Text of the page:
New Jersey Amends Combined Reporting, Adopts Marketplace Facilitator Law

Author:Mr David Gutowski, Jonathan E. Maddison and Matthew L. Setzer
Profession:Reed Smith

As part of Governor Murphy's efforts to "modernize" business taxes,1 New Jersey enacted sweeping changes to its corporation business tax ("CBT"), including combined reporting and market sourcing for services.2 Yesterday, Governor Murphy signed two bills into law that further change the business tax landscape: A4495, which provides additional changes to the CBT; and A4496, which imposes sales and use tax on remote sellers and marketplace facilitators in light of the Supreme Court's decision in South Dakota v. Wayfair.3


As originally enacted, New Jersey's combined reporting law contained a number of ambiguities. The New Jersey Legislature addressed some of these ambiguities by passing a "technical corrections" bill, which was designated as A4495. Yesterday, Governor Murphy signed A4495 into law. The new law provides more than mere technical corrections, however, and includes a number of substantive changes. Below is an overview of A4495's substantive and technical corrections, as well as a summary of the marketplace facilitator bill (A4496) that Governor Murphy also signed into law.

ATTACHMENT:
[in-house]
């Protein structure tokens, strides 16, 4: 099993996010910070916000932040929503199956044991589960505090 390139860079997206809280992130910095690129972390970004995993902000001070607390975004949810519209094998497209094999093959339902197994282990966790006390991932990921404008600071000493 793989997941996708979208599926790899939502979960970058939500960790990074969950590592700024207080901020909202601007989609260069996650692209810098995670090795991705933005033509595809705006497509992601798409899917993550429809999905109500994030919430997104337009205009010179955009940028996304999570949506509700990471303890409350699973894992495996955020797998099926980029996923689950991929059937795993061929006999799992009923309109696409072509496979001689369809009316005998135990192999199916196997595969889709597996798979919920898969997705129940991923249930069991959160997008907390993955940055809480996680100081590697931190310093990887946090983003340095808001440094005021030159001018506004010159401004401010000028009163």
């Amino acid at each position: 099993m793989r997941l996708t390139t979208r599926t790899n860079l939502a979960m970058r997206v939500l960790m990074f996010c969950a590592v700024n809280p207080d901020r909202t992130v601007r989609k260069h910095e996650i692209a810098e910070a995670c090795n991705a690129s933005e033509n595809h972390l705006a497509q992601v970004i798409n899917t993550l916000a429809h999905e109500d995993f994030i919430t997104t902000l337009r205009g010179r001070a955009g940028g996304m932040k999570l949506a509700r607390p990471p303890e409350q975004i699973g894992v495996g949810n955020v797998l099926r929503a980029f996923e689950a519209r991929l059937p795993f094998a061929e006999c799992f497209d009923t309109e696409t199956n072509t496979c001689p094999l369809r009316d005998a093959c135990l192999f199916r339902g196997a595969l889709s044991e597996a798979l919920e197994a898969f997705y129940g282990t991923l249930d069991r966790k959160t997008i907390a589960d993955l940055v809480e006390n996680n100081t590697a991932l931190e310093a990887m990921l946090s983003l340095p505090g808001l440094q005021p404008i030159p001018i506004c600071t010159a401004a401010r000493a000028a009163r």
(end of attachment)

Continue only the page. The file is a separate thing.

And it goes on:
Substantive corporate tax changes

New Jersey Taxes Global Intangible Low-Taxed Income ("GILTI"). A summer that saw New Jersey switch from a separate reporting state to a combined reporting state—see our prior coverage—is now capped off by New Jersey enacting a law whereby it becomes the first state to tax GILTI.4

As a result of last year's federal Tax Cuts and Jobs Act, I.R.C. § 951A requires shareholders of controlled foreign corporations ("CFCs") to include any GILTI for a taxable year in their federal gross income.5 GILTI is defined as: the shareholder's net CFC tested income for a taxable year over the shareholder's net deemed tangible income return for the taxable year.6 Essentially, GILTI is included in gross income if the shareholder's income from CFCs is greater than a 10% return on depreciable CFC assets.

At the federal level, there is a corresponding foreign-derived intangible income deduction ("FDII").7 Specifically, section 250 of the I.R.C. permits taxpayers to deduct 50% of GILTI included in gross income for a taxable year.8 Through A4495, New Jersey has coupled to the federal treatment of GILTI and the FDII deduction. Taxpayers must include GILTI in their line 28 taxable income, but are allowed a corresponding deduction "in the amount of the full value of the deduction" that they were allowed for federal income tax purposes.9

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